Glyphosate, a Controversial Chemical with Systemic Implications

June 2015 - Community & Environment

In March of this year, the World Health Organization’s (WHO) International Agency for Research on Cancer (IARC) evaluated the carcinogenicity of five pesticides including glyphosate or, Roundup. The herbicide has been around since 1974 and is used as a weed killer on cash crops like corn and canola.

Given our commitment to natural, organic, and healthy lifestyles we wish there was some groundbreaking news to share a result of the WHO summary. Something like: Chemically intensive farming practices and genetic engineering (GE) are harmful to our health (and our planet).

While we’re comfortable hanging our hat on that manifesto, unfortunately, the WHO report, and a subsequent Health Canada summary on glyphosate didn’t pack quite the same punch.

WHO’s publication reads: “The herbicide glyphosate and the insecticides malathion and diazinon were classified as probably carcinogenic to humans”. In response Health Canada’s Pest Management Regulatory Agency (PMRA) summary reassures us: “The level of human exposure, which determines the actual risk, was not taken into account by WHO (IARC). Pesticides are registered for use in Canada only if the level of exposure to Canadians does not cause any harmful effects, including cancer.” And, when used according to proposed label directions, glyphosate products do not pose an unacceptable risk to the environment.

But what is an acceptable risk to the environment? And, are we separate from the environment?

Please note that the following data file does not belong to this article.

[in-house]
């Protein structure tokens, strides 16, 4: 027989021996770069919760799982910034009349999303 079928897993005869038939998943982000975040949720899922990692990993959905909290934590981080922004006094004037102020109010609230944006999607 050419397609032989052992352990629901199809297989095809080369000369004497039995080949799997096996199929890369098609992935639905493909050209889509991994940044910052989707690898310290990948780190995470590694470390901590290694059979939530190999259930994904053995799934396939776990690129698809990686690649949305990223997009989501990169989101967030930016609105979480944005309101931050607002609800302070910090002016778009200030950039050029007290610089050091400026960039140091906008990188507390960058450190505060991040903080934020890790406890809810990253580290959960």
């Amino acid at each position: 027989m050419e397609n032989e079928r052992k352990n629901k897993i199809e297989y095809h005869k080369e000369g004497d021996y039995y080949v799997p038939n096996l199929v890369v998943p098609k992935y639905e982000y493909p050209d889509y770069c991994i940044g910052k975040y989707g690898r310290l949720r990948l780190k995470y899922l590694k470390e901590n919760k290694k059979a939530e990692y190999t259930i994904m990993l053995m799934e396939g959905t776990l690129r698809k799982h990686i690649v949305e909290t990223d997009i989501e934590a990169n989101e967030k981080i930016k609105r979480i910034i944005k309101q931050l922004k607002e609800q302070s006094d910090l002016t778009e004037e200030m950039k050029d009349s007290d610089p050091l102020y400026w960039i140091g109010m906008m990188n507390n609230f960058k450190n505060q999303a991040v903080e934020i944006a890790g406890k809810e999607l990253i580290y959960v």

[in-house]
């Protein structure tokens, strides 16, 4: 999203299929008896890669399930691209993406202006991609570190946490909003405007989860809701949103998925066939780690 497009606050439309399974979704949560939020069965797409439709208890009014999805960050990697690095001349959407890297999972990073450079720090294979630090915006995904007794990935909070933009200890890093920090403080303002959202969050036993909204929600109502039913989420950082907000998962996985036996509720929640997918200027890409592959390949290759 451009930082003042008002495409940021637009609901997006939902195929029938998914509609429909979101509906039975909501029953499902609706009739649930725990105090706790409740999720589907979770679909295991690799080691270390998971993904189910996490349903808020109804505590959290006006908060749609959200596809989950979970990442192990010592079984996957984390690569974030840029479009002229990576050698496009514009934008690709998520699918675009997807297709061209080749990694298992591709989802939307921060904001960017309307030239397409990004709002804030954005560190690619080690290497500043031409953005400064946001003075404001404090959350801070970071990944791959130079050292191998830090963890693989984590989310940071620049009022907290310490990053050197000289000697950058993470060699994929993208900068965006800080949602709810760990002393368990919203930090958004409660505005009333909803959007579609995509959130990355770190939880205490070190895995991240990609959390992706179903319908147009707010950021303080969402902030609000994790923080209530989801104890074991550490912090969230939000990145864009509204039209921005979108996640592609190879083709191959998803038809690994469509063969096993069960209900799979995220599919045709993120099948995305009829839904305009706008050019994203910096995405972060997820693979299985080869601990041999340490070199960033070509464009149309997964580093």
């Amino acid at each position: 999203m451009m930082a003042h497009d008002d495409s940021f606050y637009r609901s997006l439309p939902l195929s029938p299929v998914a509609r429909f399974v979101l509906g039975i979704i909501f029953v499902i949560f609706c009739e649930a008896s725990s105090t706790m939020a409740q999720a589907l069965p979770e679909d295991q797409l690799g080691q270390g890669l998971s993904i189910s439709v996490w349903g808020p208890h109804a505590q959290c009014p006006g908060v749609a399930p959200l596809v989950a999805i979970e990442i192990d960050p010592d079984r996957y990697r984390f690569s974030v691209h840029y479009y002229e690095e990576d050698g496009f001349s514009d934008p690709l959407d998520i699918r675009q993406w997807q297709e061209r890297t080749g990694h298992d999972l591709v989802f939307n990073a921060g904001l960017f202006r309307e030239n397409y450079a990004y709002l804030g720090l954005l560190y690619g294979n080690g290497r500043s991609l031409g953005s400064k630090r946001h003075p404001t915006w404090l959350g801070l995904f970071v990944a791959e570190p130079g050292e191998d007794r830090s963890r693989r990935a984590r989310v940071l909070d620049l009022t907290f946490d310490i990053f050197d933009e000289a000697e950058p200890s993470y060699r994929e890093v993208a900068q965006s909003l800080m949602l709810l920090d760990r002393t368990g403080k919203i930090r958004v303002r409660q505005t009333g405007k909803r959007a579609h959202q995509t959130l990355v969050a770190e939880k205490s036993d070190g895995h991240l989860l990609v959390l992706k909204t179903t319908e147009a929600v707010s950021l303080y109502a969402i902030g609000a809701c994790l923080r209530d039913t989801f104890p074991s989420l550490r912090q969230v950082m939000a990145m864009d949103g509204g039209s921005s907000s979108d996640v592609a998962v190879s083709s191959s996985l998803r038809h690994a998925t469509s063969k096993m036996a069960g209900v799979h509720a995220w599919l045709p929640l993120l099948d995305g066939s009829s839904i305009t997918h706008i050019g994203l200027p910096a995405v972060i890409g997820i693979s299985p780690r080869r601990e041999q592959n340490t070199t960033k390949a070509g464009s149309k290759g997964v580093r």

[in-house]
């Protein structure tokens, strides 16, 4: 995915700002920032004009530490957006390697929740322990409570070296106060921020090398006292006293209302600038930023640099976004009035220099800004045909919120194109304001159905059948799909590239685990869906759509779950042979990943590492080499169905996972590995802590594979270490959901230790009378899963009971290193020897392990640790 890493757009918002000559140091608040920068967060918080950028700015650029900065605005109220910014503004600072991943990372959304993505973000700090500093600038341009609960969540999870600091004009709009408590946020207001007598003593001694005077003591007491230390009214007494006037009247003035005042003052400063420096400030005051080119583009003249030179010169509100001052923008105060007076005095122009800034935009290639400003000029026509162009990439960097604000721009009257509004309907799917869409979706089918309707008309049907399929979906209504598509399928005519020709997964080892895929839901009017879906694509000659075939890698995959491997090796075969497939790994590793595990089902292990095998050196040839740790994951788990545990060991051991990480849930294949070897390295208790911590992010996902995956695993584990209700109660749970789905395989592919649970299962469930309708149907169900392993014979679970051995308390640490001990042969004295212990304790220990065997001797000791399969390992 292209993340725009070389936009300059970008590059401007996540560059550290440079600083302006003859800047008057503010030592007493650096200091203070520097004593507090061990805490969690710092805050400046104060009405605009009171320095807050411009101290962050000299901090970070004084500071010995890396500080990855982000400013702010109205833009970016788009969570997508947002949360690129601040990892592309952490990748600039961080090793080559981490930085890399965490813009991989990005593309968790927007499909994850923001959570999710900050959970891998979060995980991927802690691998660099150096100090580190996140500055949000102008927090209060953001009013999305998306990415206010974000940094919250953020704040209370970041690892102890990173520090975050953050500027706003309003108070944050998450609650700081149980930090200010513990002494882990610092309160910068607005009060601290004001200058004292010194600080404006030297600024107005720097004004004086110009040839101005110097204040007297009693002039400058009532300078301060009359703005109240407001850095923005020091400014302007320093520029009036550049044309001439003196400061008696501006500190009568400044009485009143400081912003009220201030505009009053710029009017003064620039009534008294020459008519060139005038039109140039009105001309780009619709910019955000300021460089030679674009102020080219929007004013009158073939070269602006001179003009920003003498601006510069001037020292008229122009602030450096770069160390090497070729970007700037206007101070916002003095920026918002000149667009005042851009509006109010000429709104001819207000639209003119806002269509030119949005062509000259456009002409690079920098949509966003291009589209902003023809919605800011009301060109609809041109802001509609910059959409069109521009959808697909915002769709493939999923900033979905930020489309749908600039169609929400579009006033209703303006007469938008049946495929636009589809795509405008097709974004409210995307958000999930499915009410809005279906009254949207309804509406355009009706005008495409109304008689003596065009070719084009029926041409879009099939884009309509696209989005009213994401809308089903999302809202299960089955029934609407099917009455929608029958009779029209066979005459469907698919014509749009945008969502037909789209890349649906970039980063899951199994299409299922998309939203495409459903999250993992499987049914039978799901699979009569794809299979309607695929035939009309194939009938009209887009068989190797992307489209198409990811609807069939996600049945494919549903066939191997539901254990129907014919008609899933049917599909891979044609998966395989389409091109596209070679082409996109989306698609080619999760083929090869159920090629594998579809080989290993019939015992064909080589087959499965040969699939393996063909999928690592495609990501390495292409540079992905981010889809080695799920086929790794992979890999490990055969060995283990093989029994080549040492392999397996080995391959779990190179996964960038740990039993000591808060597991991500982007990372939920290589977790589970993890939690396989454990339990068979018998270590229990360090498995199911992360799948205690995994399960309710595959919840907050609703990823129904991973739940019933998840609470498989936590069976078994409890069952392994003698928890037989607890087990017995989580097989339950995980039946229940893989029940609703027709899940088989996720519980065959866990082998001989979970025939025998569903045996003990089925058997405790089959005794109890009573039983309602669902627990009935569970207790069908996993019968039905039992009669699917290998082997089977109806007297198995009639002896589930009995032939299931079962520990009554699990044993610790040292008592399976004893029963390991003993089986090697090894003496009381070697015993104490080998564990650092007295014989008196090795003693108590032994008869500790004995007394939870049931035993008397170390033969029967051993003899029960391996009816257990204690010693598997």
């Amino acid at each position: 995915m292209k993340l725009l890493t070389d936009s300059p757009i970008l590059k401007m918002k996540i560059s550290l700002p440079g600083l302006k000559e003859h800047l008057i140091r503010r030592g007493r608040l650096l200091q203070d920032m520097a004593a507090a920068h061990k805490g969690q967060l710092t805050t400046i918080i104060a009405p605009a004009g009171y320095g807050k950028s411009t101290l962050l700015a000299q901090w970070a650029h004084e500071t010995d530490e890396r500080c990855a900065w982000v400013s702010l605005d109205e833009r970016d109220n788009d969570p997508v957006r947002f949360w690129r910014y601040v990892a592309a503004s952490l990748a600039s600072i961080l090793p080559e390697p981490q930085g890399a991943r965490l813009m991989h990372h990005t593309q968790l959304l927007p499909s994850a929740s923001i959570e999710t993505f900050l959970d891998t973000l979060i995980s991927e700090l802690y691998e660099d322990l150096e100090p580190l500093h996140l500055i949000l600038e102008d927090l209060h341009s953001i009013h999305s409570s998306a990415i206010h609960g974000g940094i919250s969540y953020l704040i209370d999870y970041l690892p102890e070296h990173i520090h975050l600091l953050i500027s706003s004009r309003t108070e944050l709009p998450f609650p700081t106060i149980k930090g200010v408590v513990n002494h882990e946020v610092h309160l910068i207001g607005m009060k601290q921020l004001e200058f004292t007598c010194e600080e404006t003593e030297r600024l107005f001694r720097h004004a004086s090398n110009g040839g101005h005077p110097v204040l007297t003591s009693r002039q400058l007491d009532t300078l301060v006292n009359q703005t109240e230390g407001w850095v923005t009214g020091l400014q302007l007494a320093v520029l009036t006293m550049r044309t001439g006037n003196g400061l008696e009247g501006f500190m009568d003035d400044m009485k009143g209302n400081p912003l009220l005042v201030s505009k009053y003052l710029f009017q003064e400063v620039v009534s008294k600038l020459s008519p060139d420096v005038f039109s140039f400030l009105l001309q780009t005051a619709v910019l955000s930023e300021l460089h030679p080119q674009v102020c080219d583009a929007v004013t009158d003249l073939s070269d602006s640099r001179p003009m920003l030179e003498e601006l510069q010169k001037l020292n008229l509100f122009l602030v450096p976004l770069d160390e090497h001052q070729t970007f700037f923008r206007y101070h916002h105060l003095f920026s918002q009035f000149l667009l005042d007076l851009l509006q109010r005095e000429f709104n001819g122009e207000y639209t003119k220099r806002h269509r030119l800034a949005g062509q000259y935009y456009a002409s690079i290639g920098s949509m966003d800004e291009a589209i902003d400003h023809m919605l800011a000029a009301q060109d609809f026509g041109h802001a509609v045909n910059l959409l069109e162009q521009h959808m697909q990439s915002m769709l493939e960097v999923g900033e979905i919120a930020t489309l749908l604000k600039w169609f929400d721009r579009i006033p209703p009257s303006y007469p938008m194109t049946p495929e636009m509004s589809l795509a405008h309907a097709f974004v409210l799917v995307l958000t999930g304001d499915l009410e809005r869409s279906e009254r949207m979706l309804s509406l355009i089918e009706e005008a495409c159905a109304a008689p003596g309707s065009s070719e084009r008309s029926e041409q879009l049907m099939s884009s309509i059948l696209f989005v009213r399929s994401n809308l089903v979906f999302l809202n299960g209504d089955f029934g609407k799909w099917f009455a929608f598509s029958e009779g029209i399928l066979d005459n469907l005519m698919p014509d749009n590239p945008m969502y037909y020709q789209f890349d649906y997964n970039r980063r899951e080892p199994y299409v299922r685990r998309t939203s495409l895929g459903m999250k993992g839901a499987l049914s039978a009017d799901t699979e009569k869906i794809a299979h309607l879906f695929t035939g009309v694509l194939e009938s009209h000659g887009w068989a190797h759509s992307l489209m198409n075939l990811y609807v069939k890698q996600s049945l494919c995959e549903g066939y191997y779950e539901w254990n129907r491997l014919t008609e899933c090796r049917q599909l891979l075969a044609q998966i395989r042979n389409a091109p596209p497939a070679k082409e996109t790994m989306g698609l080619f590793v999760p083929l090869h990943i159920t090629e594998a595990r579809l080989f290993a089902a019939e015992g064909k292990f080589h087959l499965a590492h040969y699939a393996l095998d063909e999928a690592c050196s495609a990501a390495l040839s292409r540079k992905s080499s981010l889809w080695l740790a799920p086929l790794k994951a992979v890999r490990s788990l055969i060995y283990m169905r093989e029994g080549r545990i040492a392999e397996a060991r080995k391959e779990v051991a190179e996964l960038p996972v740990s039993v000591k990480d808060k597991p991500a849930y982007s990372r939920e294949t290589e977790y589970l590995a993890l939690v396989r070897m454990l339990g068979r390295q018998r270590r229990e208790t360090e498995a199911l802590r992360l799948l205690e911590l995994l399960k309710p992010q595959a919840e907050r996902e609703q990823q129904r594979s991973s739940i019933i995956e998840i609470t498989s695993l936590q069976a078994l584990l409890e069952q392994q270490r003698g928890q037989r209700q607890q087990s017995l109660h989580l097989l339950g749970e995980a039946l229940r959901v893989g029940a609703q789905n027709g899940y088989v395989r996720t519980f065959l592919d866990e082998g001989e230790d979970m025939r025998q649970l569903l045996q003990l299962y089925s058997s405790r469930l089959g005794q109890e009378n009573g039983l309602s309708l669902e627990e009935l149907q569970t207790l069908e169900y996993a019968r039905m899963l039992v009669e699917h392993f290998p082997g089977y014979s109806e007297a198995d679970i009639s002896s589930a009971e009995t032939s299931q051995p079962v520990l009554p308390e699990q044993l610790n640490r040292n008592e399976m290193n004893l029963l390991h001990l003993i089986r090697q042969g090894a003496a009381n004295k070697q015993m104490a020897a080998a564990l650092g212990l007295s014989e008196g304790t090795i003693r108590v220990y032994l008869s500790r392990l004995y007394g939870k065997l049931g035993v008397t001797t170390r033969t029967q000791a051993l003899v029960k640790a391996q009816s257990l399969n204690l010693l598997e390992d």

“It’s what biologists call a wicked problem,” says Calgary-based permaculturalist, Adrian Buckley. “Chemicals, monoculture and conventional land-use patterns aren’t taking ecosystems into consideration.

Buckley explains pesticides provide temporary gains for a crop, but the use of products like Roundup creates a vicious cycle.

It’s the food web below the ground that allows plants to get the minerals they need. By manufacturing synthetic fertility and nitrogen on demand, you end up with an anti-ecological situation, where vital connections are lost, demanding further reliance on those chemicals. It’s the best business model really; the application of these substances then necessitates their further reliance. The farmer just becomes dependent on the manufactured cycle.”

Fortunately, there’s alternatives. Practices like organic farming, permaculture and agroforestry are all proven food production methods that work for ecosystems and our health, not against them.

It’s not too late to make your voice heard on the subject! Health Canada’s public consultation on glyphosate stays open through today, June 12, 2015. You can submit your comments by email – download the form here.

The results of the consultation will be made public, so we’ll be sure to report back on the findings.

 

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